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This Bird Was Badly Burned And Needed New Wings. Wait Until You See It Now!

A baby cockatoo in Australia was sitting on a power line with some birdie buddies when a bird next to it was electrocuted and engulfed into flames.

While the cockatoo was able to survive the incident, it was severely burned as a result of being next to the poor bird that didn’t make it. When a passerby took notice of the injured critter, he quickly took the animal to a local vet. Because of the severity of the cockatoo’s injuries, it was soon transported to the Perth Zoo where the poor nugget was given specialized treatments by Dr. Peter Ricci.

After recuperating for over a week, the injured cockatoo was finally given the okay to undergo surgery to attach feathers to its burnt wings.

After recuperating for over a week, the injured cockatoo was finally given the okay to undergo surgery to attach feathers to its burnt wings.

Youtube / Perth Zoo

Attaching these new feathers would ensure that it’d be able to fly once released back into the wild.

Attaching these new feathers would ensure that it'd be able to fly once released back into the wild.

Youtube / Perth Zoo

The technique used during the surgery is known as”imping,” which is more commonly used on domestic birds that have had their feathers trimmed too short.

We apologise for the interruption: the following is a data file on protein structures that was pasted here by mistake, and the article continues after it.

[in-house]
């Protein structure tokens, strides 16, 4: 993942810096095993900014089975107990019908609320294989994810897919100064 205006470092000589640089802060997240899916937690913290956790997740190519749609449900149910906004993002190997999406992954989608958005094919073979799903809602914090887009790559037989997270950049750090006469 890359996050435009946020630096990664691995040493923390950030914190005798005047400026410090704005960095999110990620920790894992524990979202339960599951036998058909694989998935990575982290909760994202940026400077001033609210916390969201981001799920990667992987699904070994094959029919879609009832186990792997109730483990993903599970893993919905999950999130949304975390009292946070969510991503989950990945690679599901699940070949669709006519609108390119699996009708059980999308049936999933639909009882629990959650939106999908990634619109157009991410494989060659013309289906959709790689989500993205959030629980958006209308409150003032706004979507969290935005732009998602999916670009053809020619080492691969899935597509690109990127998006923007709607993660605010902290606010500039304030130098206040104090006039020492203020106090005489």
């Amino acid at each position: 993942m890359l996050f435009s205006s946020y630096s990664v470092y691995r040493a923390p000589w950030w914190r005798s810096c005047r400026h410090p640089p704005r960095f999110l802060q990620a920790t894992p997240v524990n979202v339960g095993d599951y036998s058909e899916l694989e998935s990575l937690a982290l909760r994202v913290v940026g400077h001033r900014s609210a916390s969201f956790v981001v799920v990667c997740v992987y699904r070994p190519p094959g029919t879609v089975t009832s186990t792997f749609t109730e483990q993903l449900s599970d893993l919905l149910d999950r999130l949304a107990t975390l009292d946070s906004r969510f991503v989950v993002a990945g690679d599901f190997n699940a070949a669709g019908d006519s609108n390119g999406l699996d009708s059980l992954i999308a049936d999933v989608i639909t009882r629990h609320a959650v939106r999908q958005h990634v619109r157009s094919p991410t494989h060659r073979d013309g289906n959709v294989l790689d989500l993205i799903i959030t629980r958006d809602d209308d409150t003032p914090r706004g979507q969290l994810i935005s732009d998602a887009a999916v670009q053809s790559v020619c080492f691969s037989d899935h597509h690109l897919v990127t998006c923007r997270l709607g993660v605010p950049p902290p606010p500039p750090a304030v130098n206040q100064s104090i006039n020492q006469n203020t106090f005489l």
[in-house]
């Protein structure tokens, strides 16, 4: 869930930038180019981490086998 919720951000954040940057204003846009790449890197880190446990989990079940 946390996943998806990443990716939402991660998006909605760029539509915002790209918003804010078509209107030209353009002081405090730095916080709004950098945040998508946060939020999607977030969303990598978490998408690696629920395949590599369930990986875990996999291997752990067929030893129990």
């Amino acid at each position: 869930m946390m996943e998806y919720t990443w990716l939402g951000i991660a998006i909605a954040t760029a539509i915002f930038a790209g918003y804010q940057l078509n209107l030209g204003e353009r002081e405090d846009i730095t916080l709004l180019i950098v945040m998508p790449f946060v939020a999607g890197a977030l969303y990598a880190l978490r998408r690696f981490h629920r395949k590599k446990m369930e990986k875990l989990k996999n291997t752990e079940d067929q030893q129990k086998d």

The technique used during the surgery is known as”imping,” which is more commonly used on domestic birds that have had their feathers trimmed too short.

Youtube / Perth Zoo

Imping requires coating the donor feathers in superglue and using matchsticks to act as quills before attaching them to the dead skin of the bird’s wings.

Imping requires coating the donor feathers in superglue and using matchsticks to act as quills before attaching them to the dead skin of the bird’s wings.

Youtube / Perth Zoo

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Since birds regrow their feathers once a year, when the time comes for the cockatoo to regrow its feathers, the entire process will push out the new ones. But for now, the cockatoo will need them to fly!

Since birds regrow their feathers once a year, when the time comes for the cockatoo to regrow its feathers, the entire process will push out the new ones. But for now, the cockatoo will need them to fly!

Youtube / Perth Zoo

It is still recovering after surgery and will have to undergo rehabilitation before going back out into the wild.

It is still recovering after surgery and will have to undergo rehabilitation before going back out into the wild.

Youtube / Perth Zoo

Check out the video below to watch these dedicated vets in action!

(via IFL Science)

This just goes to show that with science, anything is possible. Share this bird’s exciting transformation with all of the other animal lovers in your life.

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